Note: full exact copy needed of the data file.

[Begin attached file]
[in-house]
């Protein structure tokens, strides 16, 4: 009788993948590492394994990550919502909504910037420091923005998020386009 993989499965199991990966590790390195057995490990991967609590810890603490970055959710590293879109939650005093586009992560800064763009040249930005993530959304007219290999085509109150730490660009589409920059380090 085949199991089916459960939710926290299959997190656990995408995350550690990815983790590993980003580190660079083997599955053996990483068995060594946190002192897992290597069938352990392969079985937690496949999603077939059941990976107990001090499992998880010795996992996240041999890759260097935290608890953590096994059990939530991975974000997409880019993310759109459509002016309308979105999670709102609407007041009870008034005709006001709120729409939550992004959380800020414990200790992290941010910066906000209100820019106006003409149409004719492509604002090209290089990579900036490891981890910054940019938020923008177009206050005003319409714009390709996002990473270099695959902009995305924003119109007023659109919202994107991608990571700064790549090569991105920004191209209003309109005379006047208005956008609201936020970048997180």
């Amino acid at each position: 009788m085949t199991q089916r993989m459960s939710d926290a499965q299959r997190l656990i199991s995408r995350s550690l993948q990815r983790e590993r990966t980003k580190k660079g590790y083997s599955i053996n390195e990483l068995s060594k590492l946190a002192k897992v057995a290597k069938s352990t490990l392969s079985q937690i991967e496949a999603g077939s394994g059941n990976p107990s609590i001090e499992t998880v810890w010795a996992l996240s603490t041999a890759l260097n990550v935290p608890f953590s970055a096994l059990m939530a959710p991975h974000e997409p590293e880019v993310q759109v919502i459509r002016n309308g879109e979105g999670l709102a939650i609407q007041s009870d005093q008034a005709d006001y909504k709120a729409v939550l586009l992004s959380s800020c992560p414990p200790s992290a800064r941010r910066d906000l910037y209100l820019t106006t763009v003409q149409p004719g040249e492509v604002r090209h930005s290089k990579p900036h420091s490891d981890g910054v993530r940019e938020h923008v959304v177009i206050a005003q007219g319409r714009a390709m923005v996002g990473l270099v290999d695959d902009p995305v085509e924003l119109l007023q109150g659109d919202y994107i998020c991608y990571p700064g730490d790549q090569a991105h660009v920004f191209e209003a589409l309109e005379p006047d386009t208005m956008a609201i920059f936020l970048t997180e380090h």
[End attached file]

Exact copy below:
[in-house]
């Protein structure tokens, strides 16, 4: 009788993948590492394994990550919502909504910037420091923005998020386009 993989499965199991990966590790390195057995490990991967609590810890603490970055959710590293879109939650005093586009992560800064763009040249930005993530959304007219290999085509109150730490660009589409920059380090 085949199991089916459960939710926290299959997190656990995408995350550690990815983790590993980003580190660079083997599955053996990483068995060594946190002192897992290597069938352990392969079985937690496949999603077939059941990976107990001090499992998880010795996992996240041999890759260097935290608890953590096994059990939530991975974000997409880019993310759109459509002016309308979105999670709102609407007041009870008034005709006001709120729409939550992004959380800020414990200790992290941010910066906000209100820019106006003409149409004719492509604002090209290089990579900036490891981890910054940019938020923008177009206050005003319409714009390709996002990473270099695959902009995305924003119109007023659109919202994107991608990571700064790549090569991105920004191209209003309109005379006047208005956008609201936020970048997180």
């Amino acid at each position: 009788m085949t199991q089916r993989m459960s939710d926290a499965q299959r997190l656990i199991s995408r995350s550690l993948q990815r983790e590993r990966t980003k580190k660079g590790y083997s599955i053996n390195e990483l068995s060594k590492l946190a002192k897992v057995a290597k069938s352990t490990l392969s079985q937690i991967e496949a999603g077939s394994g059941n990976p107990s609590i001090e499992t998880v810890w010795a996992l996240s603490t041999a890759l260097n990550v935290p608890f953590s970055a096994l059990m939530a959710p991975h974000e997409p590293e880019v993310q759109v919502i459509r002016n309308g879109e979105g999670l709102a939650i609407q007041s009870d005093q008034a005709d006001y909504k709120a729409v939550l586009l992004s959380s800020c992560p414990p200790s992290a800064r941010r910066d906000l910037y209100l820019t106006t763009v003409q149409p004719g040249e492509v604002r090209h930005s290089k990579p900036h420091s490891d981890g910054v993530r940019e938020h923008v959304v177009i206050a005003q007219g319409r714009a390709m923005v996002g990473l270099v290999d695959d902009p995305v085509e924003l119109l007023q109150g659109d919202y994107i998020c991608y990571p700064g730490d790549q090569a991105h660009v920004f191209e209003a589409l309109e005379p006047d386009t208005m956008a609201i920059f936020l970048t997180e380090h």